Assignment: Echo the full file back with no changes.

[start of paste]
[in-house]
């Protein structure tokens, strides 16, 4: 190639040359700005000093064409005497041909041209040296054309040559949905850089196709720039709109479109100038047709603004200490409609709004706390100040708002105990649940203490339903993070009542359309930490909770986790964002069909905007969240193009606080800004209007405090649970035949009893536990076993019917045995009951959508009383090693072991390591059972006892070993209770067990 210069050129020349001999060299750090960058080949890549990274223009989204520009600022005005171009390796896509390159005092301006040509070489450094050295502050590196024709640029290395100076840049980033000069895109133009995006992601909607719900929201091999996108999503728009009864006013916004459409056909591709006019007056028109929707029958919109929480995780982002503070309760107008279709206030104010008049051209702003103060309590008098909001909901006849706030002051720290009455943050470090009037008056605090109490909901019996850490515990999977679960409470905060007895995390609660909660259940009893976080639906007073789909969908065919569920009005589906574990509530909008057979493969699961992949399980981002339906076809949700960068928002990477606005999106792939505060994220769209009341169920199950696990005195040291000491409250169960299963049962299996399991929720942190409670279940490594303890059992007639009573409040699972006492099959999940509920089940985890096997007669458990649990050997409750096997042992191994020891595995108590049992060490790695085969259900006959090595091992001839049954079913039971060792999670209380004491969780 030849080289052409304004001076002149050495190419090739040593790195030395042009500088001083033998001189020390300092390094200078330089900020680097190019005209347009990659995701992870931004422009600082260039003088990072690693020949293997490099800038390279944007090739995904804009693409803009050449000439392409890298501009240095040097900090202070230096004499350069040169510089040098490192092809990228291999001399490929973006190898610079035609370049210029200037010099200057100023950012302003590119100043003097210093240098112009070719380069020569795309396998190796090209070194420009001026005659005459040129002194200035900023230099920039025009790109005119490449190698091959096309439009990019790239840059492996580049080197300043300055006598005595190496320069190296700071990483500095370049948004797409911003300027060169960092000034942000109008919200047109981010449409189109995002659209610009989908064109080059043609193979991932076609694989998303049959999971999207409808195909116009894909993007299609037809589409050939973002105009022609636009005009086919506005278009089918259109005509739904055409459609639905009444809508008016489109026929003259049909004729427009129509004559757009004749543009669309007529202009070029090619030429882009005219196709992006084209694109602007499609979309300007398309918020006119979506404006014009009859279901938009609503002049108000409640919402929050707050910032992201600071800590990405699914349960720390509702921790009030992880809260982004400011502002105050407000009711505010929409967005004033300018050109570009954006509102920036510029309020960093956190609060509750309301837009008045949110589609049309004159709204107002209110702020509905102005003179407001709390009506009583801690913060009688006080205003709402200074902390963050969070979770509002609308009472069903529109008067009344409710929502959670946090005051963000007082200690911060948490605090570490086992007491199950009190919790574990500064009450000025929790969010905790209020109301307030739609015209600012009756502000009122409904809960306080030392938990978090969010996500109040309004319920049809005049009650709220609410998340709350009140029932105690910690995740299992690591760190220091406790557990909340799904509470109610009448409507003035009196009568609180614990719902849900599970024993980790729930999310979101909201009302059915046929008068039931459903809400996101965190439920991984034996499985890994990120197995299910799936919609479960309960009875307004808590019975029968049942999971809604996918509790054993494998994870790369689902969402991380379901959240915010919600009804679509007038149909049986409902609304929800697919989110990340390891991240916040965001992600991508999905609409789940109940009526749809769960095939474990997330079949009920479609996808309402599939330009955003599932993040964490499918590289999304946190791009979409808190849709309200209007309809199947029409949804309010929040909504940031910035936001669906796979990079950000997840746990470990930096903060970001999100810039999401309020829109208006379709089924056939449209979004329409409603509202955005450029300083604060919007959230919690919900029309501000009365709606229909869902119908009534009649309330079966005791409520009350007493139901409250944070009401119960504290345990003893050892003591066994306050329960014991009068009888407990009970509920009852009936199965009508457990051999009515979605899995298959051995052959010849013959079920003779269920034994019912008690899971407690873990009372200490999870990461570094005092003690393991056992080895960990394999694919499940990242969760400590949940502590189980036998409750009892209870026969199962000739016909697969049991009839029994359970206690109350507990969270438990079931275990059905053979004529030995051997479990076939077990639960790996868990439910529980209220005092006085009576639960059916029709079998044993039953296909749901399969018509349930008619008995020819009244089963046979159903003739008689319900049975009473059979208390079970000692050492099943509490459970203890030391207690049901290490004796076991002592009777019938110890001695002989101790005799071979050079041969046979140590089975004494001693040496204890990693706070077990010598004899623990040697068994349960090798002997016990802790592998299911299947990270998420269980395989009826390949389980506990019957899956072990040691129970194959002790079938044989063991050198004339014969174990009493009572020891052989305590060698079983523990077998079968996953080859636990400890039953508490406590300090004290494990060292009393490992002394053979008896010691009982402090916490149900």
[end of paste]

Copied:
[in-house]
């Protein structure tokens, strides 16, 4: 190639040359700005000093064409005497041909041209040296054309040559949905850089196709720039709109479109100038047709603004200490409609709004706390100040708002105990649940203490339903993070009542359309930490909770986790964002069909905007969240193009606080800004209007405090649970035949009893536990076993019917045995009951959508009383090693072991390591059972006892070993209770067990 210069050129020349001999060299750090960058080949890549990274223009989204520009600022005005171009390796896509390159005092301006040509070489450094050295502050590196024709640029290395100076840049980033000069895109133009995006992601909607719900929201091999996108999503728009009864006013916004459409056909591709006019007056028109929707029958919109929480995780982002503070309760107008279709206030104010008049051209702003103060309590008098909001909901006849706030002051720290009455943050470090009037008056605090109490909901019996850490515990999977679960409470905060007895995390609660909660259940009893976080639906007073789909969908065919569920009005589906574990509530909008057979493969699961992949399980981002339906076809949700960068928002990477606005999106792939505060994220769209009341169920199950696990005195040291000491409250169960299963049962299996399991929720942190409670279940490594303890059992007639009573409040699972006492099959999940509920089940985890096997007669458990649990050997409750096997042992191994020891595995108590049992060490790695085969259900006959090595091992001839049954079913039971060792999670209380004491969780 030849080289052409304004001076002149050495190419090739040593790195030395042009500088001083033998001189020390300092390094200078330089900020680097190019005209347009990659995701992870931004422009600082260039003088990072690693020949293997490099800038390279944007090739995904804009693409803009050449000439392409890298501009240095040097900090202070230096004499350069040169510089040098490192092809990228291999001399490929973006190898610079035609370049210029200037010099200057100023950012302003590119100043003097210093240098112009070719380069020569795309396998190796090209070194420009001026005659005459040129002194200035900023230099920039025009790109005119490449190698091959096309439009990019790239840059492996580049080197300043300055006598005595190496320069190296700071990483500095370049948004797409911003300027060169960092000034942000109008919200047109981010449409189109995002659209610009989908064109080059043609193979991932076609694989998303049959999971999207409808195909116009894909993007299609037809589409050939973002105009022609636009005009086919506005278009089918259109005509739904055409459609639905009444809508008016489109026929003259049909004729427009129509004559757009004749543009669309007529202009070029090619030429882009005219196709992006084209694109602007499609979309300007398309918020006119979506404006014009009859279901938009609503002049108000409640919402929050707050910032992201600071800590990405699914349960720390509702921790009030992880809260982004400011502002105050407000009711505010929409967005004033300018050109570009954006509102920036510029309020960093956190609060509750309301837009008045949110589609049309004159709204107002209110702020509905102005003179407001709390009506009583801690913060009688006080205003709402200074902390963050969070979770509002609308009472069903529109008067009344409710929502959670946090005051963000007082200690911060948490605090570490086992007491199950009190919790574990500064009450000025929790969010905790209020109301307030739609015209600012009756502000009122409904809960306080030392938990978090969010996500109040309004319920049809005049009650709220609410998340709350009140029932105690910690995740299992690591760190220091406790557990909340799904509470109610009448409507003035009196009568609180614990719902849900599970024993980790729930999310979101909201009302059915046929008068039931459903809400996101965190439920991984034996499985890994990120197995299910799936919609479960309960009875307004808590019975029968049942999971809604996918509790054993494998994870790369689902969402991380379901959240915010919600009804679509007038149909049986409902609304929800697919989110990340390891991240916040965001992600991508999905609409789940109940009526749809769960095939474990997330079949009920479609996808309402599939330009955003599932993040964490499918590289999304946190791009979409808190849709309200209007309809199947029409949804309010929040909504940031910035936001669906796979990079950000997840746990470990930096903060970001999100810039999401309020829109208006379709089924056939449209979004329409409603509202955005450029300083604060919007959230919690919900029309501000009365709606229909869902119908009534009649309330079966005791409520009350007493139901409250944070009401119960504290345990003893050892003591066994306050329960014991009068009888407990009970509920009852009936199965009508457990051999009515979605899995298959051995052959010849013959079920003779269920034994019912008690899971407690873990009372200490999870990461570094005092003690393991056992080895960990394999694919499940990242969760400590949940502590189980036998409750009892209870026969199962000739016909697969049991009839029994359970206690109350507990969270438990079931275990059905053979004529030995051997479990076939077990639960790996868990439910529980209220005092006085009576639960059916029709079998044993039953296909749901399969018509349930008619008995020819009244089963046979159903003739008689319900049975009473059979208390079970000692050492099943509490459970203890030391207690049901290490004796076991002592009777019938110890001695002989101790005799071979050079041969046979140590089975004494001693040496204890990693706070077990010598004899623990040697068994349960090798002997016990802790592998299911299947990270998420269980395989009826390949389980506990019957899956072990040691129970194959002790079938044989063991050198004339014969174990009493009572020891052989305590060698079983523990077998079968996953080859636990400890039953508490406590300090004290494990060292009393490992002394053979008896010691009982402090916490149900």